Girl Scouts Sail to the Arctic with Greenpeace
This week, the World Association of Girl Guides and Girl Scouts (WAGGGS) announced a new partnership with Greenpeace International, as part of the latter organization’s Save the Arctic campaign. Two young women, Yvette Sena Blankson of Ghana and Miryam Justo of Peru, have set sail on a ship headed for the Arctic Ocean to study the northerly environment and the effects of climate change. The journey will raise awareness about the fragility of the icy Arctic environment and about the impact that climate change and shipping have had on the environment.
WAGGGS is the international umbrella group that is composed of member organizations in 145 countries, all of which are Girl Scouting and Girl Guiding groups for girls and young women. The organization has ten million members worldwide and three million in the United States. It formed its partnership with Greenpeace with the belief that girls and young women should be integral parts of the solution to environmental issues such as climate change. It believes that educating girls and young women about environmental issues will produce greater results in global policies and change at local, national, and global levels, as women as a whole are more affected by climate change than any other group of people in the world, especially in developing nations.
Blankson, a Ghanaian Girl Guide, and Justo, a Peruvian Girl Scout, will spend a week aboard the Greenpeace icebreaker ship and will be accompanied by Greenpeace activists, scientist Dr. John Fletcher, and Chinese pop star Hu Haiquan, as well as filmmakers, celebrities, and scientists from the University of Cambridge in the United Kingdom. The ship, named the Arctic Sunrise, greeted the two women in Svalbard, Norway, an archipelago located between the North Pole and mainland Norway. The Girl Scouts will spend a week in the Arctic, recording their experiences on film, in blog posts, and on Twitter. WAGGGS says that the girls will share their “ideas and opinions on why we need to protect the Arctic and why young people need to be at the heart of the policies and decision-making that affect the environment.”
A WAGGGS statement defines the expedition’s purpose as “to claim the Arctic for everybody, for future generations and for no individual nation states, and to show that the future of the Arctic matters to everybody around the world.” In October, WAGGGS and Greenpeace will host a contest to encourage youth to submit designs for a global “Flag for the Future” to show that the Arctic belongs to all people of Earth.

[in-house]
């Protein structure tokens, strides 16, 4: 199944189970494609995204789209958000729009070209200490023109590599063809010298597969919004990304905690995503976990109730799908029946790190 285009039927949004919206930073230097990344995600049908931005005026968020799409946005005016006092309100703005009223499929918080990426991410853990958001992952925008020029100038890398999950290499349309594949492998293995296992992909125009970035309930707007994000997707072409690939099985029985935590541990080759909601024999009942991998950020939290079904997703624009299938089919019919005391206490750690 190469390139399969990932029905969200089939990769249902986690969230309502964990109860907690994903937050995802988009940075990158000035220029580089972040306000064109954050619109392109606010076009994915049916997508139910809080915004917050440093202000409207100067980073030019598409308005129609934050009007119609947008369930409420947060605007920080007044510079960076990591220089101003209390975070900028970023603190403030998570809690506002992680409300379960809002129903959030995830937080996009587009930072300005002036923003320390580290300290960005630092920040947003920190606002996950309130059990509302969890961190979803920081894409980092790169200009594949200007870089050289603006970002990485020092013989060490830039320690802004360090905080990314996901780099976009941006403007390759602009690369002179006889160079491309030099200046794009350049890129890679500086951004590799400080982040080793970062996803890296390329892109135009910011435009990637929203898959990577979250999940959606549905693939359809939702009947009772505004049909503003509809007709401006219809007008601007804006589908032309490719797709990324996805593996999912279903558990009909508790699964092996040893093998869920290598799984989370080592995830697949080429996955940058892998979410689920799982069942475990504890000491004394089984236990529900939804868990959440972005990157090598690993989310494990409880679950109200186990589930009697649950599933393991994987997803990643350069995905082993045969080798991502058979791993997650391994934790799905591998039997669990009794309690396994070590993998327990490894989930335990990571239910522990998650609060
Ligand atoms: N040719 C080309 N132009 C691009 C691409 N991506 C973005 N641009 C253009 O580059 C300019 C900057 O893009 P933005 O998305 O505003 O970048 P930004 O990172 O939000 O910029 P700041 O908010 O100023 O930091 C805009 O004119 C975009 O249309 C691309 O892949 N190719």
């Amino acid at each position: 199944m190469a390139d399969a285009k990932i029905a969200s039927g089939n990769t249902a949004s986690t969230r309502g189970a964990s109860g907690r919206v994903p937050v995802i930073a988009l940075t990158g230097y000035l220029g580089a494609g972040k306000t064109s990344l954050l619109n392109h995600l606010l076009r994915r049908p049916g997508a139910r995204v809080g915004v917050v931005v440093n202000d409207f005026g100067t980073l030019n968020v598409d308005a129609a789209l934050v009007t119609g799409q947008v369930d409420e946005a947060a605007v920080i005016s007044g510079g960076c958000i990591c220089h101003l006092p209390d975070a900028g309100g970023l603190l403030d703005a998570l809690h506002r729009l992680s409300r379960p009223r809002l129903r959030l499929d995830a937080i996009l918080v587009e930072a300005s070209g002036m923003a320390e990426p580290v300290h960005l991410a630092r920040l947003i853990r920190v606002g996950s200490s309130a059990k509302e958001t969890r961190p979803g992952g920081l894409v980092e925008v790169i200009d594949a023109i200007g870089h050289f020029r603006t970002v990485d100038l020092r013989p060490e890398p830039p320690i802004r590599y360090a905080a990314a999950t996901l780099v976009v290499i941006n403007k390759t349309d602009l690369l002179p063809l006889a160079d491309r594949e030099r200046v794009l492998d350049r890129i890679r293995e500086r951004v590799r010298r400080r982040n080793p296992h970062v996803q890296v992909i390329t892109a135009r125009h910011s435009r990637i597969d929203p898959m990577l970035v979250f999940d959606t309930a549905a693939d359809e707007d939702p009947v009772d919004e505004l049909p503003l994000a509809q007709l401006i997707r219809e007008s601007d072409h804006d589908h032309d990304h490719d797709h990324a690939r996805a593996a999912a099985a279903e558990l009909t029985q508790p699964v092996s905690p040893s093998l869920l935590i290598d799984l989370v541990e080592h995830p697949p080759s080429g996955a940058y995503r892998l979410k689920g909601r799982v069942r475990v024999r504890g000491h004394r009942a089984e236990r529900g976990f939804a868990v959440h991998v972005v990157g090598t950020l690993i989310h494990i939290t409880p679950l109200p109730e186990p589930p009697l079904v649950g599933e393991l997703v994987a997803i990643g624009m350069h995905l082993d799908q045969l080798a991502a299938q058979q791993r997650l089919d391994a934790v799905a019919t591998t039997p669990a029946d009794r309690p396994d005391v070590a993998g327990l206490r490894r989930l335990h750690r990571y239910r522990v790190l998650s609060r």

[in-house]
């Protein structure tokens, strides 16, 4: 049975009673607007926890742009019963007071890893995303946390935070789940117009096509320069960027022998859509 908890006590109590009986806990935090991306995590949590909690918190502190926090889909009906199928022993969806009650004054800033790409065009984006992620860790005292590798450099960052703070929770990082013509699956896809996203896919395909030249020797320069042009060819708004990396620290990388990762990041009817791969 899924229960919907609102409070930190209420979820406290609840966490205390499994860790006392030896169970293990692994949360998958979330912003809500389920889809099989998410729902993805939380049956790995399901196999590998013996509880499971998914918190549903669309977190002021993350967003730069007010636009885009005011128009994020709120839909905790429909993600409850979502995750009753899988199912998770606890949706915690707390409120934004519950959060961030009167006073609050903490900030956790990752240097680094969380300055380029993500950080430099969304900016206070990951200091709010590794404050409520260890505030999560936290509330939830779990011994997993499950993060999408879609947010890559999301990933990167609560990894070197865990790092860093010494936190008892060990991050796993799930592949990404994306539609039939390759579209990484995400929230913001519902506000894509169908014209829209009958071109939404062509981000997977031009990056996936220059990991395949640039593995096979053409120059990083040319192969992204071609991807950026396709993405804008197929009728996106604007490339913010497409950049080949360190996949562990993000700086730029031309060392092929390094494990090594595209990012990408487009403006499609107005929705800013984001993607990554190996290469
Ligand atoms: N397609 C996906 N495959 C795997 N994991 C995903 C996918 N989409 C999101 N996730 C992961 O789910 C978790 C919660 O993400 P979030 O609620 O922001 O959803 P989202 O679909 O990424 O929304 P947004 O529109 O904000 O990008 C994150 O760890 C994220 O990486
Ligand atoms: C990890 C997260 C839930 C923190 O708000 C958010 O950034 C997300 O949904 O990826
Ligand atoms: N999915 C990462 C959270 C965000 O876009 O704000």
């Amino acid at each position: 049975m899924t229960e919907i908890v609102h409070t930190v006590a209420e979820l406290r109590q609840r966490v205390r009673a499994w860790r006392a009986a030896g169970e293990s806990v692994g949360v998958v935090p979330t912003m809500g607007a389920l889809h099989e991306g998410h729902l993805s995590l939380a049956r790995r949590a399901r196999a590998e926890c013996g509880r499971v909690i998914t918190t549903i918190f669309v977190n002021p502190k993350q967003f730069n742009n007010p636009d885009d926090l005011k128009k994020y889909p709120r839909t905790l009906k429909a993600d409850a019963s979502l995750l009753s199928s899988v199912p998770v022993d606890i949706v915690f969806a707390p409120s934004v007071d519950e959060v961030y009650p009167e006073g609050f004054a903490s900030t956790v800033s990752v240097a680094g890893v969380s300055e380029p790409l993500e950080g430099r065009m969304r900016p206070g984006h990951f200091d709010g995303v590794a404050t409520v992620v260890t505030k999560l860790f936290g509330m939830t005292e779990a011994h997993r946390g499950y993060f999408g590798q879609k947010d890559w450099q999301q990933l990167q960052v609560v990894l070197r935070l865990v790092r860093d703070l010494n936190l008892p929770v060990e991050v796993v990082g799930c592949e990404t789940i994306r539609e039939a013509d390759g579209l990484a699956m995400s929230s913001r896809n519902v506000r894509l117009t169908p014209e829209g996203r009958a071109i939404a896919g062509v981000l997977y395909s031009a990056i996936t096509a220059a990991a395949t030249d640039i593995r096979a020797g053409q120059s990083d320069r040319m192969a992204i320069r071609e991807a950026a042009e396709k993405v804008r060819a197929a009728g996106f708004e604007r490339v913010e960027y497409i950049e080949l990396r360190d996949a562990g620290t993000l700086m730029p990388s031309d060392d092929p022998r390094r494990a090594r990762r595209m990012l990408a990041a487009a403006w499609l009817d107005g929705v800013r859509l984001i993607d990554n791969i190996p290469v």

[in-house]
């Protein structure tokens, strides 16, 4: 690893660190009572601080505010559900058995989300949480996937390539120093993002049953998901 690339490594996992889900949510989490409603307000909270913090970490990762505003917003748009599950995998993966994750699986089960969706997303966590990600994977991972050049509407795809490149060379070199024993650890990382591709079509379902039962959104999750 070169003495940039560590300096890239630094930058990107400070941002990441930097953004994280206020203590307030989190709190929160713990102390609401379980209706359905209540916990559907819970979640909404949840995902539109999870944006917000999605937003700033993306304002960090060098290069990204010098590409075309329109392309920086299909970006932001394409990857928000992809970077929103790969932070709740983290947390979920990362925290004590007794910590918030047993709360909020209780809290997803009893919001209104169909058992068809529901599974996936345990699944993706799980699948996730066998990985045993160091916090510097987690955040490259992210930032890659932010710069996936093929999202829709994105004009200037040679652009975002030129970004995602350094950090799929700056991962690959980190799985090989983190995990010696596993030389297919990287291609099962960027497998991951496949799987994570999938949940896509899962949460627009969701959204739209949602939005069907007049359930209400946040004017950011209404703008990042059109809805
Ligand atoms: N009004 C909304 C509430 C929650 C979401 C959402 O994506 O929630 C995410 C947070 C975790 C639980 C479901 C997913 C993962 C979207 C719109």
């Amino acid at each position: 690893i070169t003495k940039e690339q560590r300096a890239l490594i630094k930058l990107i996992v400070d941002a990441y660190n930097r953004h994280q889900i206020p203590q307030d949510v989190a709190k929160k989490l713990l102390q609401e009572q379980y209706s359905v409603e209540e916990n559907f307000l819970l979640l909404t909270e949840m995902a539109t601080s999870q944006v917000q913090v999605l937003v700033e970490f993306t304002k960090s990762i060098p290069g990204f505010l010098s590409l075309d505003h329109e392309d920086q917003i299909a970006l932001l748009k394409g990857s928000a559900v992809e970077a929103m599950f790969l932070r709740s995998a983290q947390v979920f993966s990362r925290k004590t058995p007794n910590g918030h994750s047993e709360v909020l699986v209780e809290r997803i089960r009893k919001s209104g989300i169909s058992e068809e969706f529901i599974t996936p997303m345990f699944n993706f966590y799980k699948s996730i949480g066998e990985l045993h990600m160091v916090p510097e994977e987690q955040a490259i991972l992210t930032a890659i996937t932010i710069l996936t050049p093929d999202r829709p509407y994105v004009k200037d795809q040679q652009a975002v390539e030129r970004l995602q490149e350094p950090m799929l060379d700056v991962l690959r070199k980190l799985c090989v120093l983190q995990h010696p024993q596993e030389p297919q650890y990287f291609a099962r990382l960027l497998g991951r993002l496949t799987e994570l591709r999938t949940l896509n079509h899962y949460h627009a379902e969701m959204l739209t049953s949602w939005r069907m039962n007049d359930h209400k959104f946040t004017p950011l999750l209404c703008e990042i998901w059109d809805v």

Greenpeace launched its Save the Arctic campaign this month to highlight the plight of the Arctic region as it faces human-induced threats. More than 75 percent of Arctic ice has melted in the past 30 years, and the polar ice cap has shrunk dramatically. The region’s wildlife, including polar bears, narwhals, and walruses, depend on the sea ice; if the ice keeps melting rapidly, these animals will have nowhere to go.
Additional threats to the survival of the Arctic sea ice include oil drilling and the fishing industry. Oil giants such as Exxon, Shell, and BP want to start drilling for oil in the Arctic, which would put the region at risk of a spill. To drill for oil, companies have to melt ice and move icebergs, effectively destroying the sea ice to get to a global supply of three years’ worth of oil. Arctic wildlife could be threatened and further endangered if industrial fisheries gain access to the area; this would lead to unsustainable fishing practices and depletion of animal populations.
To join Greenpeace’s Save the Arctic campaign, visit savethearctic.org and sign petitions to establish an Arctic sanctuary and to drive oil rigs and unsustainable fisheries out of the region.
Photo credit: flickr.com/photos/87913776@N00/404037340